How to Maintain Laminate

Residential Laminate Maintenance

 

General Instructions

  • Maintenance Required.  Growing technology has enhanced the durability of flooring products immensely. Yet, our fast-paced world still renders a lot of wear on our floors from spills to the family pet or foot traffic. Regular maintenance and preventative measures can significantly prolong the new look of your important investment.
  • Supremacy of Manufacturer.  The following information is the accumulation of many years of experience, the guidelines of regulatory flooring agencies, and the instructions provided by the leading manufacturers of flooring products. The manufacturer of your flooring product may have unique guidelines that should be given seniority over the general advice given by Wolfe Flooring.
  • Documents and Samples.  Retain the sales receipt and any product description from the purchase of the goods. If possible, document the manufacturer’s name and the manufacturer’s full product description, including color and type of finish. Furthermore, retain a sample of the laminate for comparisons. For insurance purposes, it is prudent to safely store a photograph of your new product.
  • Not Initial Care.  The following guidelines are for regular maintenance, not initial care. Most likely, the initial care that your flooring needs is different than regular maintenance. Generally, new flooring products need about 12 to 72 hours after the installation before they are ready for furniture, regular foot traffic, etc. while the adhesive cures. Glueless click-together products are ready for immediate use.
  • Generic Intent.  These instructions are for normal laminate flooring in common environments. Techniques, products, etc. change and some situations are very unique; thus, Wolfe Flooring assumes no liability for omissions, errors, or outcomes. These instructions may not apply to special situations. You’re welcome to call us for a specific professional address of your situation. Please exercise general caution implementing any of the following guidelines.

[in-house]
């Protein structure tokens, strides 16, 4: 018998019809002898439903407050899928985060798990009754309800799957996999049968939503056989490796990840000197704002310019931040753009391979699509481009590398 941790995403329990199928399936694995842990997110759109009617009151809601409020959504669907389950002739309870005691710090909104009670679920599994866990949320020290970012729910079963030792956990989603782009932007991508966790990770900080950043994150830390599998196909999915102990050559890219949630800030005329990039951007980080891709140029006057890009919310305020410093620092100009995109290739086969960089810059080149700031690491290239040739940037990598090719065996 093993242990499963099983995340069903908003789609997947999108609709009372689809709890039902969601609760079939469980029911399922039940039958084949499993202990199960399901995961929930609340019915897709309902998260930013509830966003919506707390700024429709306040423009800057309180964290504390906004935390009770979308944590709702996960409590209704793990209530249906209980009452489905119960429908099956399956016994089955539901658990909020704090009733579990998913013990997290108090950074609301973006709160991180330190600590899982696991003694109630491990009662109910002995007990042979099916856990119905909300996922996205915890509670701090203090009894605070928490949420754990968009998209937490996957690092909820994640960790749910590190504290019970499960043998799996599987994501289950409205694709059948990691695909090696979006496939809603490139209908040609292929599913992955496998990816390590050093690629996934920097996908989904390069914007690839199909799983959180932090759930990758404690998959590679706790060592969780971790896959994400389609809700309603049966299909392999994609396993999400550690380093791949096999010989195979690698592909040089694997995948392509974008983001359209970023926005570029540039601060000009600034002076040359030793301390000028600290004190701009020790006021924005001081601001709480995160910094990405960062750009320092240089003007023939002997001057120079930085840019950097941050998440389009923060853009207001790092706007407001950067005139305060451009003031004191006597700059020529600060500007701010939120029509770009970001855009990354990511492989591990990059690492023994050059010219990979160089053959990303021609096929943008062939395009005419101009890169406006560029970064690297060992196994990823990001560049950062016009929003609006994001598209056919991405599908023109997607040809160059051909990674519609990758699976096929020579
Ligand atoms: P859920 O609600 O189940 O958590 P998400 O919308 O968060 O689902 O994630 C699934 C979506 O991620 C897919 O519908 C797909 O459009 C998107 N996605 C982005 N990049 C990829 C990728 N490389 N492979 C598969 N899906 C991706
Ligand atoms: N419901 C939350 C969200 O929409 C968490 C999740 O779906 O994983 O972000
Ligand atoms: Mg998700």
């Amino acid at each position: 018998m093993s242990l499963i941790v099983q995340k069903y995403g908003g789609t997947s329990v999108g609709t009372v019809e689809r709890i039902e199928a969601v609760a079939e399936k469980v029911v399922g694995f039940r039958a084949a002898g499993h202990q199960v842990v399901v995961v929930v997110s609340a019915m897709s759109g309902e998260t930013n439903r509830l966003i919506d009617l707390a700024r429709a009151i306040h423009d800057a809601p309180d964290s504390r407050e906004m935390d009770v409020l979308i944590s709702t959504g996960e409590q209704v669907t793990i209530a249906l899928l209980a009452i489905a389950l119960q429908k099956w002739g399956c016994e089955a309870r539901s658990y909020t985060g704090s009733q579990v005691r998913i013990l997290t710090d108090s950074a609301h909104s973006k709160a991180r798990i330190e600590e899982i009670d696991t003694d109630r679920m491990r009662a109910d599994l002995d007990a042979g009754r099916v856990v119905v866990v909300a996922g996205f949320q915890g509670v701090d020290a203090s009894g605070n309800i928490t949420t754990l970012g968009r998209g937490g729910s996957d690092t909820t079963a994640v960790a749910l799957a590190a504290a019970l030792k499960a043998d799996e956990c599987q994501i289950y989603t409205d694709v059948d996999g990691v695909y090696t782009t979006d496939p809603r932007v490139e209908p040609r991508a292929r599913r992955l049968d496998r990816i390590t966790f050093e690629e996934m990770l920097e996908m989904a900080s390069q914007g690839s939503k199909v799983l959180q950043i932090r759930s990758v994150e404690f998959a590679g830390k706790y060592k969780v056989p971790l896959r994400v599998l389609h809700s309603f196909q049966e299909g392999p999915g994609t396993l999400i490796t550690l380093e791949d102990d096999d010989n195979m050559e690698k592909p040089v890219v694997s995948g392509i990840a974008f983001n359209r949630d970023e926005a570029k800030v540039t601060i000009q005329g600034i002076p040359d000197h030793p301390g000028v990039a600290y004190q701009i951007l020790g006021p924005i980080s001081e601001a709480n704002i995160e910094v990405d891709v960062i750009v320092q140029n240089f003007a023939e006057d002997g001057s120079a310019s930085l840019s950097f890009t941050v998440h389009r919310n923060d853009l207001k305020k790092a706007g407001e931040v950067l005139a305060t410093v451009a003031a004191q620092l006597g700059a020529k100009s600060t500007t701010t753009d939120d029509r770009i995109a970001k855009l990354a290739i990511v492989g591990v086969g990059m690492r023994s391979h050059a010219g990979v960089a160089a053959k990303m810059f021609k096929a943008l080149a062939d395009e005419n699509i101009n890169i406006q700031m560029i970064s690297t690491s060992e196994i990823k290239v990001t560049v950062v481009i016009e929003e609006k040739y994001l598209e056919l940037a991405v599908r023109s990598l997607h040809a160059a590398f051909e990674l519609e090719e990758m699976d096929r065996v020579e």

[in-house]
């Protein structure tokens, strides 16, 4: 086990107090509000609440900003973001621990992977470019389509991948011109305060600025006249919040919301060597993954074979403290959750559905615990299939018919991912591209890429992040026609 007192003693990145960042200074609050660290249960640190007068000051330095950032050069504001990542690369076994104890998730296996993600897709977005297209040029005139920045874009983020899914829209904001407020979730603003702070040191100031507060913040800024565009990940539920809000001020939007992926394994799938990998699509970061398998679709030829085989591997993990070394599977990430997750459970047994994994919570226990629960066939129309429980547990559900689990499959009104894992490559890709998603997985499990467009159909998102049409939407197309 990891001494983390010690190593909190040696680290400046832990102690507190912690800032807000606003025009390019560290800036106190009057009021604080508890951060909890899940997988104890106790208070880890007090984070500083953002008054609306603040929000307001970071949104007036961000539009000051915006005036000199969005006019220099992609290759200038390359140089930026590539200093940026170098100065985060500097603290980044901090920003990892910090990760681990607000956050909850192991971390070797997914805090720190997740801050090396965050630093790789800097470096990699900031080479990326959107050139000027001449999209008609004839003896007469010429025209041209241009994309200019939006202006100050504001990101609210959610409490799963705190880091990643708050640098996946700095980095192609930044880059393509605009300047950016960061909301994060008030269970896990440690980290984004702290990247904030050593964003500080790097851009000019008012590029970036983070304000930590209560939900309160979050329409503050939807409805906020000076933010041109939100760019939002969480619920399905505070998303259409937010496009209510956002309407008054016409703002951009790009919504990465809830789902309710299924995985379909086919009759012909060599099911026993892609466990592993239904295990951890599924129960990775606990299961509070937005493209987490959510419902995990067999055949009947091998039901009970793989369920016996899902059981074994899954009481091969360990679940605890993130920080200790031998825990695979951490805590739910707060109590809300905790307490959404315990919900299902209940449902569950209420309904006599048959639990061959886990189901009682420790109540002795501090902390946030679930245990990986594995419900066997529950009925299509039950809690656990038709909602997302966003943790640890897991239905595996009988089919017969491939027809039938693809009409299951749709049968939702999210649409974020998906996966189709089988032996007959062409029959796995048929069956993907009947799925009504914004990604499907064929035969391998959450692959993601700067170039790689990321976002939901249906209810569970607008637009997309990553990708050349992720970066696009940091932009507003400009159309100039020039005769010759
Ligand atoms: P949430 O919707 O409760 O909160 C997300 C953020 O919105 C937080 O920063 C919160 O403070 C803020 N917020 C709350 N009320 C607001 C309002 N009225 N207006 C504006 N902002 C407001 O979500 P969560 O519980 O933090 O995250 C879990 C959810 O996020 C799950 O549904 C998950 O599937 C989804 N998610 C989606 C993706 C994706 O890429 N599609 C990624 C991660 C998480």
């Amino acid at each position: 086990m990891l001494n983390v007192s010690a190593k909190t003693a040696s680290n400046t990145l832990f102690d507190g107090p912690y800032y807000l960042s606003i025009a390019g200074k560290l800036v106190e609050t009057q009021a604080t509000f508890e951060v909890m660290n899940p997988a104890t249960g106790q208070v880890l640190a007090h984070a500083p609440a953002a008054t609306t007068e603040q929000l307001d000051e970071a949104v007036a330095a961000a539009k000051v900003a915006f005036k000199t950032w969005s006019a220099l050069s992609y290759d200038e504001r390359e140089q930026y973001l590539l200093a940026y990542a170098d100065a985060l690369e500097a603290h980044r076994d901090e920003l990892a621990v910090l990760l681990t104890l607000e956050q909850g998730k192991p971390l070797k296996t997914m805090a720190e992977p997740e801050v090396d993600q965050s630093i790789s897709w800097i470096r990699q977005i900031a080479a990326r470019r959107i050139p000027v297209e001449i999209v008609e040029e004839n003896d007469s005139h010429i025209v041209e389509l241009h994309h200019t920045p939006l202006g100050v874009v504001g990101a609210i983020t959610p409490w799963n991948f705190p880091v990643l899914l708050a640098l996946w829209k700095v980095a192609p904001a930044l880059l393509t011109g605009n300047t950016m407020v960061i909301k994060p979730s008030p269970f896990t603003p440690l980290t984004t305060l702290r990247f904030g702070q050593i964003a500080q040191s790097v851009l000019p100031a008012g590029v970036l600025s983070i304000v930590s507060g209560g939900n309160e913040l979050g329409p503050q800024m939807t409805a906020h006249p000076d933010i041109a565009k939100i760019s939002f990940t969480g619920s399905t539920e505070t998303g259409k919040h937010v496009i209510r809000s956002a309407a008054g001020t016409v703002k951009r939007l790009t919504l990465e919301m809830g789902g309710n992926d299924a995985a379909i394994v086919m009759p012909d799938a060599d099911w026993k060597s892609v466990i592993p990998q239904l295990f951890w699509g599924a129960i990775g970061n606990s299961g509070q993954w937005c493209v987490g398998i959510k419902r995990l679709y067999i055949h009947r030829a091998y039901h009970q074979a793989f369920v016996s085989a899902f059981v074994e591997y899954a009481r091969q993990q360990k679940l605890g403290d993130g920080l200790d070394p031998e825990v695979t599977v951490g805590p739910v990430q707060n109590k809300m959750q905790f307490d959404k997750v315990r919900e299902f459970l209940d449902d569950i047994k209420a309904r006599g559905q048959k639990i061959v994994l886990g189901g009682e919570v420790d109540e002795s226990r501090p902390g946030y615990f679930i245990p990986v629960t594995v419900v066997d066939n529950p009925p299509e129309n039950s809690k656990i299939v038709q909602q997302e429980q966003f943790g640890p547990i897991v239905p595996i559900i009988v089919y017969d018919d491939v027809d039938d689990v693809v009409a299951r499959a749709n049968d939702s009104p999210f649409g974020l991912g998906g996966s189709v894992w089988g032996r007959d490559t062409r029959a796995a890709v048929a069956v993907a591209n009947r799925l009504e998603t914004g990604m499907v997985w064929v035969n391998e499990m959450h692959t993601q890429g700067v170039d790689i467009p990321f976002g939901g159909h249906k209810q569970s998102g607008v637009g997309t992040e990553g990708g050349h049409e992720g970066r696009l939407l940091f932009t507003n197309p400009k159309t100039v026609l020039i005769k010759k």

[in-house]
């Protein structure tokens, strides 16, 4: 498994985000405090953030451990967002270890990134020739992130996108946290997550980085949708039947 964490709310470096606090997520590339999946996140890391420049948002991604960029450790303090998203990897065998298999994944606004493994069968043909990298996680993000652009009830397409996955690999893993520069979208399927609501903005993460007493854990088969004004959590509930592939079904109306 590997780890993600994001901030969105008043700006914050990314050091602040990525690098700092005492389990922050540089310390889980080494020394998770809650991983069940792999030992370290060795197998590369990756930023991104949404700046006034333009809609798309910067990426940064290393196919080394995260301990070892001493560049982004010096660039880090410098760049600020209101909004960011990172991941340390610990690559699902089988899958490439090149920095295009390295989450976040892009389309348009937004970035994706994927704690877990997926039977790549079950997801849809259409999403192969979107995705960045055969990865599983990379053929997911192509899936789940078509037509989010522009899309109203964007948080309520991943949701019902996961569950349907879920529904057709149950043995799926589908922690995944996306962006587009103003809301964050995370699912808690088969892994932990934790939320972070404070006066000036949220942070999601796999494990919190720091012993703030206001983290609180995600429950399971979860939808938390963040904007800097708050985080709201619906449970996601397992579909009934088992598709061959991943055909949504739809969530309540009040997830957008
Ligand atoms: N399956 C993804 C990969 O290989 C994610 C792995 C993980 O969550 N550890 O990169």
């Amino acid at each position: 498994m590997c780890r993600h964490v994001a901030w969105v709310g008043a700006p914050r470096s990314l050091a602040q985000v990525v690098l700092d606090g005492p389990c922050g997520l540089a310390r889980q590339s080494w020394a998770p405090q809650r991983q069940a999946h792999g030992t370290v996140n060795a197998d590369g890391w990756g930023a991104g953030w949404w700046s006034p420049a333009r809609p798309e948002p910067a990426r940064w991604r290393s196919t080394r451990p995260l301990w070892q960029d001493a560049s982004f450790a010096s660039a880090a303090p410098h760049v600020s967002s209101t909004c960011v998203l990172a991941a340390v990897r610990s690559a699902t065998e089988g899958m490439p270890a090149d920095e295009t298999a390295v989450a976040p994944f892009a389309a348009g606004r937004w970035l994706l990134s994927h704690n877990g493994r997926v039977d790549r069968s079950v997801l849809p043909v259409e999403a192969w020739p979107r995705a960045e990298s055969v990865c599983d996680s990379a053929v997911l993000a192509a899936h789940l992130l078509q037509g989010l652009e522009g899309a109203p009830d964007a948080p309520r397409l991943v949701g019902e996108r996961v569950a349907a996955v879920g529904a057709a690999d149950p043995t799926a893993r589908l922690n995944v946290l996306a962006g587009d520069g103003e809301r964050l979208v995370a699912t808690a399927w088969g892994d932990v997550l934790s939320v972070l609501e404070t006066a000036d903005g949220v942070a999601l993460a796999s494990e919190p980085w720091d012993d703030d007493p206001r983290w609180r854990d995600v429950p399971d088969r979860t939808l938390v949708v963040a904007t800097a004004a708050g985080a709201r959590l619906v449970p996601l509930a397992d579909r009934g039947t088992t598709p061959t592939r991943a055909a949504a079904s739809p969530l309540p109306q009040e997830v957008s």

• Education.  Read the manufacturer’s instructions. Print these instructions as needed.
  • Extra Supply & Storing.  Retain extra laminate for the possibility of future repairs. Keep your extra materials (a.k.a., attic stock) in a dry place that stays between 60°F and 80°F. Extreme heat (as in attic) and humidity (as in a moist basement) can damage laminate. Additionally, the more stable the temperature, the better. Store your laminate laying on a flat surface. Do not stack more than eight boxes high. Align the boxes so that the material is fully supported. Laminate will bend over time if unsupported.
  • Entrances.  Keep the outside entrance areas (e.g., sidewalk, porches, driveway) free of sand and debris. Non-staining walk-off mats (avoid rubber mats) and budget-friendly entry rugs are strongly recommended at your home’s entryways (both inside and outside) to catch most of the soiling. Use mats at the entrances to a kitchen. The mass majority of the soil and grit that will fall into the room will do so in the first six feet of the entrances. Transitional mats should be cleaned recurrently; otherwise, the mats will accelerate the soiling.  Read a blog article on an overall strategy.
  • Rugs and Underlayments.  Area rugs are very helpful in places of high activity (e.g., in front of the kitchen sink) and at pivot-points (e.g., a hallway intersection) to avoid the apparent traffic patterns. Never allow moisture to become trapped under your rug. Use non-slip underlayments under rugs to prevent possible dye transfer and to prevent the rug from sliding or “walking.” Small rugs are especially prone to slip on smooth laminate. The grip that is provided by a non-slip underlayment can prevent a nasty fall. Underlayment also benefits by absorbing a portion of the impact of each footstep, which means that underlayment helps the rug experience less crushing.
  • Sweep or Vacuum.  Sweep or dust-mop your residential laminate flooring once per day or every few days. You can also use a vacuum cleaner without a beater bar. Sand and grit are among the greatest enemies against your laminate's sheen and will act as abrasives to scratch and dull the finish.
  • Mop.  Never wet-mop your lamanate floor with water or other general cleaners. Exposure to too much moisture can ruin your investment by causing the laminate to delaminate, discolor, or swell. Damp-mop your laminate floor (using water) in the smallest area possible and using the least amount of moisture possible if sweeping or dust-mopping is insufficient. Sweep the dry particulate before mopping. Your manufacturer likely recommends a cleaning agent bearing their label. Be very careful when using any over-the-counter laminate cleaner. Some products will void your warranty. Cleaners based upon or including soaps, detergents, ammonia, wax, or oils can cause damage to the finish. Do not use varnish, acrylic- or urethane-based polishes, or shine enhancers. Test the product in an inconspicuous area.
  • Keep Dry.  Keep your laminate dry. Moisture is also among the great enemies against laminate. Wet laminate presents the risk for (1) slipping, (2) mold or mildew, (3) discoloration, (4) delamination, and (5) swelling. Be especially mindful of walk-off moisture or drips when weather conditions outside are wet or snowy. For safety, immediately dry-mop or use towels to wipe the floor dry. Fans will accelerate drying. Warm air is more effective than cold air to dry up moisture.